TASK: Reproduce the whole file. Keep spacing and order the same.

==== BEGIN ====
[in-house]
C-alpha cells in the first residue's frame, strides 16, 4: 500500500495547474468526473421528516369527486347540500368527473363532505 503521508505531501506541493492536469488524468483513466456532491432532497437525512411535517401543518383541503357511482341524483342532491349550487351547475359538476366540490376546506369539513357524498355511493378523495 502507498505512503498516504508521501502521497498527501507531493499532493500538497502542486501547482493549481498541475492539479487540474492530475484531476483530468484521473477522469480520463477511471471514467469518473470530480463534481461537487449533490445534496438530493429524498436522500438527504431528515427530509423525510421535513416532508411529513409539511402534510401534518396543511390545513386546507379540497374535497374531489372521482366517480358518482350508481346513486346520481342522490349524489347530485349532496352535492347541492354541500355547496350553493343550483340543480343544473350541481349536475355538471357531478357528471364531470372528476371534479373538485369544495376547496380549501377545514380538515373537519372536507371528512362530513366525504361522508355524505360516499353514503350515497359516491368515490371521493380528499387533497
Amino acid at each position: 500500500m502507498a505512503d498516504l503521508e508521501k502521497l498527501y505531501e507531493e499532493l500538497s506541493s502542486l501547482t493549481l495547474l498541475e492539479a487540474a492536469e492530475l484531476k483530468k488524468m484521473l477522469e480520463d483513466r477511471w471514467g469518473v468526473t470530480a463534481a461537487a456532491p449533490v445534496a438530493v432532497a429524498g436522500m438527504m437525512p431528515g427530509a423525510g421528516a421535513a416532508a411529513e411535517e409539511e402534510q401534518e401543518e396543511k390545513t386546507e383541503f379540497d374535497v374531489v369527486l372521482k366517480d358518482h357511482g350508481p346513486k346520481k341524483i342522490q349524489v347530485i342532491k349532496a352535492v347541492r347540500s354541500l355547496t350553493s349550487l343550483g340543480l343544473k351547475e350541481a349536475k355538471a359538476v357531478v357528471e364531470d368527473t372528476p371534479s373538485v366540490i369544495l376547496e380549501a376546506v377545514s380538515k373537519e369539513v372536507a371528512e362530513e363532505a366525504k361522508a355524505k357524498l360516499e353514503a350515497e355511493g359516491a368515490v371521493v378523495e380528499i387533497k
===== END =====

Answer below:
[in-house]
C-alpha cells in the first residue's frame, strides 16, 4: 500500500495547474468526473421528516369527486347540500368527473363532505 503521508505531501506541493492536469488524468483513466456532491432532497437525512411535517401543518383541503357511482341524483342532491349550487351547475359538476366540490376546506369539513357524498355511493378523495 502507498505512503498516504508521501502521497498527501507531493499532493500538497502542486501547482493549481498541475492539479487540474492530475484531476483530468484521473477522469480520463477511471471514467469518473470530480463534481461537487449533490445534496438530493429524498436522500438527504431528515427530509423525510421535513416532508411529513409539511402534510401534518396543511390545513386546507379540497374535497374531489372521482366517480358518482350508481346513486346520481342522490349524489347530485349532496352535492347541492354541500355547496350553493343550483340543480343544473350541481349536475355538471357531478357528471364531470372528476371534479373538485369544495376547496380549501377545514380538515373537519372536507371528512362530513366525504361522508355524505360516499353514503350515497359516491368515490371521493380528499387533497
Amino acid at each position: 500500500m502507498a505512503d498516504l503521508e508521501k502521497l498527501y505531501e507531493e499532493l500538497s506541493s502542486l501547482t493549481l495547474l498541475e492539479a487540474a492536469e492530475l484531476k483530468k488524468m484521473l477522469e480520463d483513466r477511471w471514467g469518473v468526473t470530480a463534481a461537487a456532491p449533490v445534496a438530493v432532497a429524498g436522500m438527504m437525512p431528515g427530509a423525510g421528516a421535513a416532508a411529513e411535517e409539511e402534510q401534518e401543518e396543511k390545513t386546507e383541503f379540497d374535497v374531489v369527486l372521482k366517480d358518482h357511482g350508481p346513486k346520481k341524483i342522490q349524489v347530485i342532491k349532496a352535492v347541492r347540500s354541500l355547496t350553493s349550487l343550483g340543480l343544473k351547475e350541481a349536475k355538471a359538476v357531478v357528471e364531470d368527473t372528476p371534479s373538485v366540490i369544495l376547496e380549501a376546506v377545514s380538515k373537519e369539513v372536507a371528512e362530513e363532505a366525504k361522508a355524505k357524498l360516499e353514503a350515497e355511493g359516491a368515490v371521493v378523495e380528499i387533497k